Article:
MUNCIE -- When the Abu Ghraib prison scandal broke in early 2004, Deirdre Sayre began having traumatic emotional flashbacks.Sayre hadn't done time in an Iraqi hellhole or a military prison of any kind. But at the age of 15 in 1990, she had been sent to the New Horizons Youth Ministries camp in the Dominican Republic.
Sayre says she witnessed or was subjected to the following while at the camp, Escuela Caribe:
"I had post traumatic stress disorder," Sayre told The Star Press. "When Abu Ghraib happened, I really started having major flashbacks. I could relate to the torture."
Sayre, who lives in Georgia, is one of several former New Horizons students who have come forward in recent months to tell their stories. New Horizons is based in Marion and, in addition to its camp in the Dominican Republic, has a camp in Missanabie Woods, Canada.
Many of the former students were prompted to go public by Jesus Land, a memoir by San Francisco author Julia Scheeres. In the book, Scheeres writes about growing up in Indiana in the 1980s and being sent by her parents to the New Horizons camp in the Dominican Republic after reacting with "bad behavior" to troubles at home, including her sexual molestation at the hands of an older brother.
Others talking about their time at New Horizons have found community and encouragement through an Internet site, www.nhym-alumni.org, where former students share stories about their experiences. A few cite positive experiences while in the New Horizons program. Others tell stories of physical and emotional abuse.
New Castle resident Lisa Brown Wilbur was in the New Horizons system from age 16 to 18. Much of that time was spent in the Dominican Republic.
Wilbur vividly remembers being assigned to the camp's quiet room for two weeks. Her memory is hazier when it comes to the whipping she said she received that went beyond welts -- customary for New Horizons students -- and resulted in broken skin.
"There was one time I was hit so hard that instead of blood blisters, my skin actually broke," Wilbur said. "I don't remember much about that."
Wilbur does remember wanting deliverance from the camp but being certain it would not come.
"I thought I was dead and in purgatory and nobody cared enough to pray me out," she said.
Wilbur told The Star Press she found Scheeres's book "really gentle. Much more went on than she wrote."
Scheeres acknowledged that she tempered her published account.
"I wrote several angry drafts," she said. "You can't write angry without sounding whiny."
Nevertheless, the author said the experience is still with her.
"I do still have nightmares about being sent back -- as a 39-year-old woman -- about being sent back to that place," Scheeres said.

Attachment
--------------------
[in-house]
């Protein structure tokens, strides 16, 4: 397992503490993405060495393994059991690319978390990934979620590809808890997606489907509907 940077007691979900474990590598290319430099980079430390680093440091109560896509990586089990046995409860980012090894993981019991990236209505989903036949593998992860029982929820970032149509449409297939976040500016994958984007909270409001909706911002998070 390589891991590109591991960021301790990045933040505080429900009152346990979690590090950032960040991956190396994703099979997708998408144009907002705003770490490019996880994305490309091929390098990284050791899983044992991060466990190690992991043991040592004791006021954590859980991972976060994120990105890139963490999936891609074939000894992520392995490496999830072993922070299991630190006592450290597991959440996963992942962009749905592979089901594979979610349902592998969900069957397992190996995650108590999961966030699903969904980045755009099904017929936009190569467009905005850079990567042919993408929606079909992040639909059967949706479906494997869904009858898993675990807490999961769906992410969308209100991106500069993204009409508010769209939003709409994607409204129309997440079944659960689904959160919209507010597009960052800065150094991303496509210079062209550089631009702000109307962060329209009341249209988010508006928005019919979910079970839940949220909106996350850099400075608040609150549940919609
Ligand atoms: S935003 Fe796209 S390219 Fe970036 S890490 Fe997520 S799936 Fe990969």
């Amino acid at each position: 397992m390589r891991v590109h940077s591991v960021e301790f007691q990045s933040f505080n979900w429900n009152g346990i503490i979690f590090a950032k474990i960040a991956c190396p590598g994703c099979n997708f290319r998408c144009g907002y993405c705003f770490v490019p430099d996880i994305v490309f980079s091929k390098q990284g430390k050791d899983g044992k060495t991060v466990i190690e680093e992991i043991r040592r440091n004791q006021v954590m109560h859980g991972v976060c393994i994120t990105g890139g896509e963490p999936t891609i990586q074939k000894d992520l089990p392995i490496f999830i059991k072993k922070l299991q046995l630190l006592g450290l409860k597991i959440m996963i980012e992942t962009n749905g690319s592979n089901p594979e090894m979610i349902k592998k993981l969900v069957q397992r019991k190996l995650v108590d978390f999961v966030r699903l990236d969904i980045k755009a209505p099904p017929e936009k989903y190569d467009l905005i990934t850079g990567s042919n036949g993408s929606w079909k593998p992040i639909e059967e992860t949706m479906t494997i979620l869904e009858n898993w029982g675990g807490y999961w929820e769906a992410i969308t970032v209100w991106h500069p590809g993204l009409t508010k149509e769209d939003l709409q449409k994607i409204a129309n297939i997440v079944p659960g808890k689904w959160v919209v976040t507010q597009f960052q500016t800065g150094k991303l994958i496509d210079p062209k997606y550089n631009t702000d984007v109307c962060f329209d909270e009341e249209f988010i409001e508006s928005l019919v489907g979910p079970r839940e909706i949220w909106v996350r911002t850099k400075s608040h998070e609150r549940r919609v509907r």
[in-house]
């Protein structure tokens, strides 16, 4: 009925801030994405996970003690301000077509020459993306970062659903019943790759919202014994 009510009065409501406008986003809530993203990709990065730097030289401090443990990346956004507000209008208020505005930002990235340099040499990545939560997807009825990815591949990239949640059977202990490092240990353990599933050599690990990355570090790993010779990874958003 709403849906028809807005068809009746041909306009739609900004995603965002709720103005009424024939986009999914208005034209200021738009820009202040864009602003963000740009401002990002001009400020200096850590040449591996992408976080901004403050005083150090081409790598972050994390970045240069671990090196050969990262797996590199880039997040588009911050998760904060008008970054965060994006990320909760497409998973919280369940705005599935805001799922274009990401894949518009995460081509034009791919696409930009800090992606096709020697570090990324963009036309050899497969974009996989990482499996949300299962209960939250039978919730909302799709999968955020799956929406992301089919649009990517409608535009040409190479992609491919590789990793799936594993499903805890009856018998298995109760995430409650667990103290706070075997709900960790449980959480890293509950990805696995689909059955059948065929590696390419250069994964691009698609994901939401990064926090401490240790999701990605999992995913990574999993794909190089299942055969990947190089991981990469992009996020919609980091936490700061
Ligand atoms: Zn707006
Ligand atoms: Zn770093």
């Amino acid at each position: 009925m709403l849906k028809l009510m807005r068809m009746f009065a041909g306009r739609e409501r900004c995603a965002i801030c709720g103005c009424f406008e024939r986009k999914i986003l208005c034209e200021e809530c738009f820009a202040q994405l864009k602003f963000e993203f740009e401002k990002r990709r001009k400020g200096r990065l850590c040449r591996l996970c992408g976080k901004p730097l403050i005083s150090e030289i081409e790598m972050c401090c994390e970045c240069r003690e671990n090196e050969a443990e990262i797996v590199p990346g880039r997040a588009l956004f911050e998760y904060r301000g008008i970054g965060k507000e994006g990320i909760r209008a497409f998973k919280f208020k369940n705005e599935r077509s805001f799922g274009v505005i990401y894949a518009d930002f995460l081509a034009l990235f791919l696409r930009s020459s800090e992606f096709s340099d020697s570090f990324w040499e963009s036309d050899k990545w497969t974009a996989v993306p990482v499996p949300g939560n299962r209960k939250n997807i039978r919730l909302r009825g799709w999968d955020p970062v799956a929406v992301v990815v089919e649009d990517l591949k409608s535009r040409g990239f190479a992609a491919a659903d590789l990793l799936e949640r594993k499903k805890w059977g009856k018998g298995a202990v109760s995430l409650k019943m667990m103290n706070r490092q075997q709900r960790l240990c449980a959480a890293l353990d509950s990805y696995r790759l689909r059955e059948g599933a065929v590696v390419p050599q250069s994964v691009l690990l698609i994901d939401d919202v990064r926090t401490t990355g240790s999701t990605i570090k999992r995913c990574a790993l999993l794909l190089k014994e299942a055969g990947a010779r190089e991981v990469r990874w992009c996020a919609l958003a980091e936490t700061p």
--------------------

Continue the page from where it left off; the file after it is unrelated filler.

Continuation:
Tina Male, who spent nearly two years in the New Horizons program in the mid-1990s, has posted comments to the Web site critical of the anger directed at the program.
"I wouldn't ever deny that those things [abuses] happen," Male said in an e-mail to The Star Press. "I don't feel that they should still hold the baggage 10 to 20 years later."
Male said the program was intended to be harsh.
"For most parents, [New Horizons] was the last resort and they had nowhere else to turn to," Male said. "So do I honestly think that it should have been a walk in the park? Hell no. It was meant for us to fall in order to bring ourselves back up."
That fall was almost too great for Deanna Wagler of LaGrange. She and her husband, Robert, sent their daughter to New Horizons' camp in the Dominican Republic. At 14, Stephanie Wagler had been diagnosed as bipolar. She refused to go to church or school, and a social worker recommended she enter the New Horizons program.
In June -- after their daughter spent seven months in the Dominican Republic -- the Waglers pulled her out and brought her back to the United States.
Their decision came after they visited the Dominican Republic and found that their daughter was being whipped every week with a leather paddle and being forced to spend hours at a time in the camp's trash pit.
The whippings "would leave red welts on her legs and butt," Deanna Wagler said. "I didn't like that at all."
The Waglers say they were paying $4,200 a month for their daughter to attend the camp.
"I think their intent is good," Wagler said. "The way they go about things is not good.
"There were kids there who had been in jail, but her problem was mostly depression and that she didn't want to be involved in life," Wagler said. "But she was treated the same as the kids who had been in jail."
Sayre, who is now married and works as a school librarian, said she hopes to channel her haunting memories of the New Horizons camp into something constructive.
"I'm in the process of writing a book," she said.
Wilbur is skeptical about the ability of New Horizons students to put the past behind them.
"I don't think it's possible to ever leave something like this behind," she said.
Contact reporter Keith Roysdon at 213-5828.
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